The Art of Negotiation

One of the classes I am taking this semester is called Real Estate for the Entrepreneur. So far it has been pretty interesting, with the major emphasis being on how to find and compare appropriate site(s) for your business or investment property.

Part of last evening’s class dealt with the key principles that are involved in negotiating a deal, whether you are looking to purchase or lease. However, it seemed as if the important factors would be applicable to any negotiation. My instructor divided the discussion into two major areas: (a) skills needed to be an effective negotiator and (b) the process of a successful negotiation. I suspect many people know these things intuitively; they are quite obvious. Unfortunately, I am not one of them. I wish I had these simple lists years ago.

Important Skills

  1. Being intuitive & able to understand human behavior
  2. Being practical and understanding the boundaries of what each party wants. Being able to compromise.
  3. Being able to listen. The first offer will often set the tone of a negotiation. You may not end up with something much different than this initial offer as the final offer.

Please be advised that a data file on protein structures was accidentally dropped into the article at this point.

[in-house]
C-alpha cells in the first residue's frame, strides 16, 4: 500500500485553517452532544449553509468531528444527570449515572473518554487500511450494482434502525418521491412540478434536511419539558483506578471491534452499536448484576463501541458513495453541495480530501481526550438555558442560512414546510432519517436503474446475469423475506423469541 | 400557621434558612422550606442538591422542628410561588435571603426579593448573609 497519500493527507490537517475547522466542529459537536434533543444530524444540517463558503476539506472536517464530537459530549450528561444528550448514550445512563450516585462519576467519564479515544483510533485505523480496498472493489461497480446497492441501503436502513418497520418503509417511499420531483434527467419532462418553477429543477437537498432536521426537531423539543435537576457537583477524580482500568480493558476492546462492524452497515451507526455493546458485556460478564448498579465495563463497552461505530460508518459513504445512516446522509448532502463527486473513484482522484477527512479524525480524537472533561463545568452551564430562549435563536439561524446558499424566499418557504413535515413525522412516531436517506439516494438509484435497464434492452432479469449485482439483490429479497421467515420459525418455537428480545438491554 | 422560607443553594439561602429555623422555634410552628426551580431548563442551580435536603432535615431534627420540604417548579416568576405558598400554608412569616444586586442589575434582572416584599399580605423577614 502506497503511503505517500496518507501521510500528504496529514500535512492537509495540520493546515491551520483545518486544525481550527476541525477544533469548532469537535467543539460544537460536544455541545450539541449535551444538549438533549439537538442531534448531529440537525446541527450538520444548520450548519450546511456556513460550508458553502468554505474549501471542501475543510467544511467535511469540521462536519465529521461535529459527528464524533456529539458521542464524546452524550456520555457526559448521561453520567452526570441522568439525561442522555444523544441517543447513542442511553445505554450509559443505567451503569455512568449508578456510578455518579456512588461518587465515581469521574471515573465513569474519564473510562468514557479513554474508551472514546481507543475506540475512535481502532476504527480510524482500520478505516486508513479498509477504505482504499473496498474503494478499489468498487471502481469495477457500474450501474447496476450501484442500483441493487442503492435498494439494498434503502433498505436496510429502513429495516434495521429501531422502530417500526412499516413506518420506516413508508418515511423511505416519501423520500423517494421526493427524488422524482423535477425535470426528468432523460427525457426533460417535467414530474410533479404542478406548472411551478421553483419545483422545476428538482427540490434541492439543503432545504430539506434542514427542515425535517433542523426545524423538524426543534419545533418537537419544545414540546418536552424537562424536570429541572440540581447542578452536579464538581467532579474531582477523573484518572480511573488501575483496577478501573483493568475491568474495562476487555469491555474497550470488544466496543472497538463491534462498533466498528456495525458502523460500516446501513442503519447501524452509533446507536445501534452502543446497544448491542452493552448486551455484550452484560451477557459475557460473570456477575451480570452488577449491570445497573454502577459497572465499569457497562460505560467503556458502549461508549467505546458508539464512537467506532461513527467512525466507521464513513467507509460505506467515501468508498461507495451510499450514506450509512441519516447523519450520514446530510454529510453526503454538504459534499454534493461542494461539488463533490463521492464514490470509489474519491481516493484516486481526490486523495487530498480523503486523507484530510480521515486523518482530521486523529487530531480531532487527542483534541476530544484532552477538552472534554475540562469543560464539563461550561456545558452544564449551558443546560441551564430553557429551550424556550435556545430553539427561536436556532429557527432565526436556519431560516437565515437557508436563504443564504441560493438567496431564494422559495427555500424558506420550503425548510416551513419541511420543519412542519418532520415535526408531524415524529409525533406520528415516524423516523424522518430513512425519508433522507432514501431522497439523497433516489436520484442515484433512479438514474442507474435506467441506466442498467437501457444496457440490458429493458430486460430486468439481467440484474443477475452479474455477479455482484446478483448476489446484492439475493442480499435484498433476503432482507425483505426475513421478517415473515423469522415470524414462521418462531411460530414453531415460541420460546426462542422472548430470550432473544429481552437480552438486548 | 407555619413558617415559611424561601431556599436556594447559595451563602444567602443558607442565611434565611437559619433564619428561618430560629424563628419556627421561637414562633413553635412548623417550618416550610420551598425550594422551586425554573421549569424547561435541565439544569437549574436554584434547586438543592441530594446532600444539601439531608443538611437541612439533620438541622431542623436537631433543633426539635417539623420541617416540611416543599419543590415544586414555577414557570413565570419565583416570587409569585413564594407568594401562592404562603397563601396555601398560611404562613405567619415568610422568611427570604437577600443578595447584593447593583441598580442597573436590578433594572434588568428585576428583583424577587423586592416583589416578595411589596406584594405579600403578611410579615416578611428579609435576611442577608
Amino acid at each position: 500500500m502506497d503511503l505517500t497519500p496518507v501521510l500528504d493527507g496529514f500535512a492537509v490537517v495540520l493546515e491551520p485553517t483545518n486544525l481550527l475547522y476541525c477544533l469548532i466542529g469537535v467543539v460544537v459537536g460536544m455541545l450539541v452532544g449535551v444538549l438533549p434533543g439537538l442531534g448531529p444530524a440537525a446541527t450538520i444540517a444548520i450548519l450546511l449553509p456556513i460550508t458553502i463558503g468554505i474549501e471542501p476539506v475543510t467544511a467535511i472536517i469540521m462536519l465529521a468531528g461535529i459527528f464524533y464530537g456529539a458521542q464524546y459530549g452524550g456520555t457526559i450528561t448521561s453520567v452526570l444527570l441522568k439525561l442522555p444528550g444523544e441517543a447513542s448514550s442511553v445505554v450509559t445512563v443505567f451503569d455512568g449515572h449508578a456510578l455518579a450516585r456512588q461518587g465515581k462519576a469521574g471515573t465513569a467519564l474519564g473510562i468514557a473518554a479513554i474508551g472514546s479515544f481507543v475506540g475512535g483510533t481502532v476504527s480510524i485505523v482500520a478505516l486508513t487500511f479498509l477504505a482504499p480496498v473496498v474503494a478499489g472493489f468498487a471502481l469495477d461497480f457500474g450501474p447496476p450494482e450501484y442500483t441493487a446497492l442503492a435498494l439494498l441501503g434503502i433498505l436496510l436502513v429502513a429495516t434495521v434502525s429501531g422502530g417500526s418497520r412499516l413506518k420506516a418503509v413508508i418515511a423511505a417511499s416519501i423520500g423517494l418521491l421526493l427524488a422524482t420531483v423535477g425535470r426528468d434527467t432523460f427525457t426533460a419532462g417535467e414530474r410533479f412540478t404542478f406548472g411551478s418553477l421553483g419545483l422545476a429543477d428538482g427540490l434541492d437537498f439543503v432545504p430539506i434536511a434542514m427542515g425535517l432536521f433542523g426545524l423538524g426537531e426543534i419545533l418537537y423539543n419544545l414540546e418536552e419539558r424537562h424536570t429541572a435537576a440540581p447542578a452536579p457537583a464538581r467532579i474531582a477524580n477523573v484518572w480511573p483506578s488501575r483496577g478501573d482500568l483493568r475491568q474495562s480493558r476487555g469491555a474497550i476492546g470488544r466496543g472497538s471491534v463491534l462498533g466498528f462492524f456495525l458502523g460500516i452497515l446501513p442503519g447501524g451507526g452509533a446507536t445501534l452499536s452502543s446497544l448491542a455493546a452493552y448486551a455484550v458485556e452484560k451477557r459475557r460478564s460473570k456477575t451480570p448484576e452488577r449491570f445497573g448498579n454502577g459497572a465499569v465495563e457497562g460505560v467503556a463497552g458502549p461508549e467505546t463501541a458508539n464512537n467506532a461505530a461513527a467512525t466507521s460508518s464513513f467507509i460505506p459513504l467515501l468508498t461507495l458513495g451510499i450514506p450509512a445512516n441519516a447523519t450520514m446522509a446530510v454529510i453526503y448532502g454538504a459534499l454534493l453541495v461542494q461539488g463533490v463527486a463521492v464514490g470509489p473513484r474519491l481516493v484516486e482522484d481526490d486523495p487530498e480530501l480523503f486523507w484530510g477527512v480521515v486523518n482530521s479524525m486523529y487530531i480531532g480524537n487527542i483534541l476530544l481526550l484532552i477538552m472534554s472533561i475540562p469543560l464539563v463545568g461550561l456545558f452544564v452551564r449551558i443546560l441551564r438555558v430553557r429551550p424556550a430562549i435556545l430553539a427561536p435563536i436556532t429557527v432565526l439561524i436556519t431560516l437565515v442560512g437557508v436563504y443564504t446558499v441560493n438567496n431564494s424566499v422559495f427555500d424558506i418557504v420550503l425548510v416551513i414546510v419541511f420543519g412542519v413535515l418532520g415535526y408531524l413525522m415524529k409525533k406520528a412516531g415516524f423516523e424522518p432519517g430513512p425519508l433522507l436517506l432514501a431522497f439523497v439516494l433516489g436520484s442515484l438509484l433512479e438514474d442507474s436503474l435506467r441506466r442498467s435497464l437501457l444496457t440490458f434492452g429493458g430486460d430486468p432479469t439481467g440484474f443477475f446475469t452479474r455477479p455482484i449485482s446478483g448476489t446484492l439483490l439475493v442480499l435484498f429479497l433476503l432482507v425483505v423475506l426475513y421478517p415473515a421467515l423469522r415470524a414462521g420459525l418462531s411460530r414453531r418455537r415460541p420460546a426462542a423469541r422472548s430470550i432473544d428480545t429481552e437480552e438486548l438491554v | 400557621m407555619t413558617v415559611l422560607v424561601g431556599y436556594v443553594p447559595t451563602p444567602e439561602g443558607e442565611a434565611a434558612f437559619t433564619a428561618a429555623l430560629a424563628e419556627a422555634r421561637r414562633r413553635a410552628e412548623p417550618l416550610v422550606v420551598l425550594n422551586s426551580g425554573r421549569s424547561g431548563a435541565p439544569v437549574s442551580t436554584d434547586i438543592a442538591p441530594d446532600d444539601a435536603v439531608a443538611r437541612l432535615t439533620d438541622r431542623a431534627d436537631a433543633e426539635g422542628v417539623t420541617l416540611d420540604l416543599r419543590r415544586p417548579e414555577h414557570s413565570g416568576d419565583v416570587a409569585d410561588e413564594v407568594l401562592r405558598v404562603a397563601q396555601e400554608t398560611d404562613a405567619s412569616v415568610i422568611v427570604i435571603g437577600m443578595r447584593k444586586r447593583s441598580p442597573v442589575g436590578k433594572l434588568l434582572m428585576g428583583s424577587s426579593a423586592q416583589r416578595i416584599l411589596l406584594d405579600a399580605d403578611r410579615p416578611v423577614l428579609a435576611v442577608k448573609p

4. Knowing what your opponent needs and wants.
  5. Having the facts. Do not go into a negotiation without knowing what you are doing.

The Negotiation Process

  1. Know your reason to come to an agreement.
  2. Identify your goals. What do you want? Can you articulate this? Do you know what your opponent wants? Ask them.
  3. Remain unemotional. Do not take things personally. Be willing to walk away if you cannot get what you want.
  4. Who has the power position? You want to have the position of power or to be dealing with a person who is the decision maker. You often do not get the decision maker in the first round of a negotiation. The people holding the money often get to be the decision makers.
  5. Be willing to compromise. You will almost always need to compromise. Focus on creating a “win-win” situation. You are establishing a relationship. Creating a “win-lose” situation would be detrimental to a productive relationship.
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